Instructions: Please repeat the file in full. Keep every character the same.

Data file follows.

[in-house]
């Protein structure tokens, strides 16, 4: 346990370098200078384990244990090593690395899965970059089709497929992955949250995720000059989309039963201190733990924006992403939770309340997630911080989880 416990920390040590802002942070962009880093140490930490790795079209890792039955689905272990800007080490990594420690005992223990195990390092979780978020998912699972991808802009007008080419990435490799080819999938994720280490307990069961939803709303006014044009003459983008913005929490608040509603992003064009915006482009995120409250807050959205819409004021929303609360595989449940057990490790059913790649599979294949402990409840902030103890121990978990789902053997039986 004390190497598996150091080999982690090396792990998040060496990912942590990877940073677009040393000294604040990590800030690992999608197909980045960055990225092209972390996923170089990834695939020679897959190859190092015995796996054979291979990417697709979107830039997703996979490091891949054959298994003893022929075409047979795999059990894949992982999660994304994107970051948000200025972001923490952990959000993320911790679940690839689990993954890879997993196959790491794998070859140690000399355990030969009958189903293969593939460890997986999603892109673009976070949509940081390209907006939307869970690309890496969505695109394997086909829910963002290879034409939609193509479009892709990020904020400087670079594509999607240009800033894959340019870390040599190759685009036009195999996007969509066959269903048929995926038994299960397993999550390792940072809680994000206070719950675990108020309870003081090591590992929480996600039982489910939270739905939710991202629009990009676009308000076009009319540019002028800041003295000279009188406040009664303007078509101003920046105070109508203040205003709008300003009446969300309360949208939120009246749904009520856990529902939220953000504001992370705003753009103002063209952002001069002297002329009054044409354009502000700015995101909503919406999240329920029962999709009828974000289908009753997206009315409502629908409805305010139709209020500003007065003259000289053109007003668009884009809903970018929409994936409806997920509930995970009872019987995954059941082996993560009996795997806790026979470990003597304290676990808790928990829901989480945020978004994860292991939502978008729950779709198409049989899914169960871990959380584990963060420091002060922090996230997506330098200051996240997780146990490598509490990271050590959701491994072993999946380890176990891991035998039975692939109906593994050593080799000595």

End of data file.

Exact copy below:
[in-house]
């Protein structure tokens, strides 16, 4: 346990370098200078384990244990090593690395899965970059089709497929992955949250995720000059989309039963201190733990924006992403939770309340997630911080989880 416990920390040590802002942070962009880093140490930490790795079209890792039955689905272990800007080490990594420690005992223990195990390092979780978020998912699972991808802009007008080419990435490799080819999938994720280490307990069961939803709303006014044009003459983008913005929490608040509603992003064009915006482009995120409250807050959205819409004021929303609360595989449940057990490790059913790649599979294949402990409840902030103890121990978990789902053997039986 004390190497598996150091080999982690090396792990998040060496990912942590990877940073677009040393000294604040990590800030690992999608197909980045960055990225092209972390996923170089990834695939020679897959190859190092015995796996054979291979990417697709979107830039997703996979490091891949054959298994003893022929075409047979795999059990894949992982999660994304994107970051948000200025972001923490952990959000993320911790679940690839689990993954890879997993196959790491794998070859140690000399355990030969009958189903293969593939460890997986999603892109673009976070949509940081390209907006939307869970690309890496969505695109394997086909829910963002290879034409939609193509479009892709990020904020400087670079594509999607240009800033894959340019870390040599190759685009036009195999996007969509066959269903048929995926038994299960397993999550390792940072809680994000206070719950675990108020309870003081090591590992929480996600039982489910939270739905939710991202629009990009676009308000076009009319540019002028800041003295000279009188406040009664303007078509101003920046105070109508203040205003709008300003009446969300309360949208939120009246749904009520856990529902939220953000504001992370705003753009103002063209952002001069002297002329009054044409354009502000700015995101909503919406999240329920029962999709009828974000289908009753997206009315409502629908409805305010139709209020500003007065003259000289053109007003668009884009809903970018929409994936409806997920509930995970009872019987995954059941082996993560009996795997806790026979470990003597304290676990808790928990829901989480945020978004994860292991939502978008729950779709198409049989899914169960871990959380584990963060420091002060922090996230997506330098200051996240997780146990490598509490990271050590959701491994072993999946380890176990891991035998039975692939109906593994050593080799000595």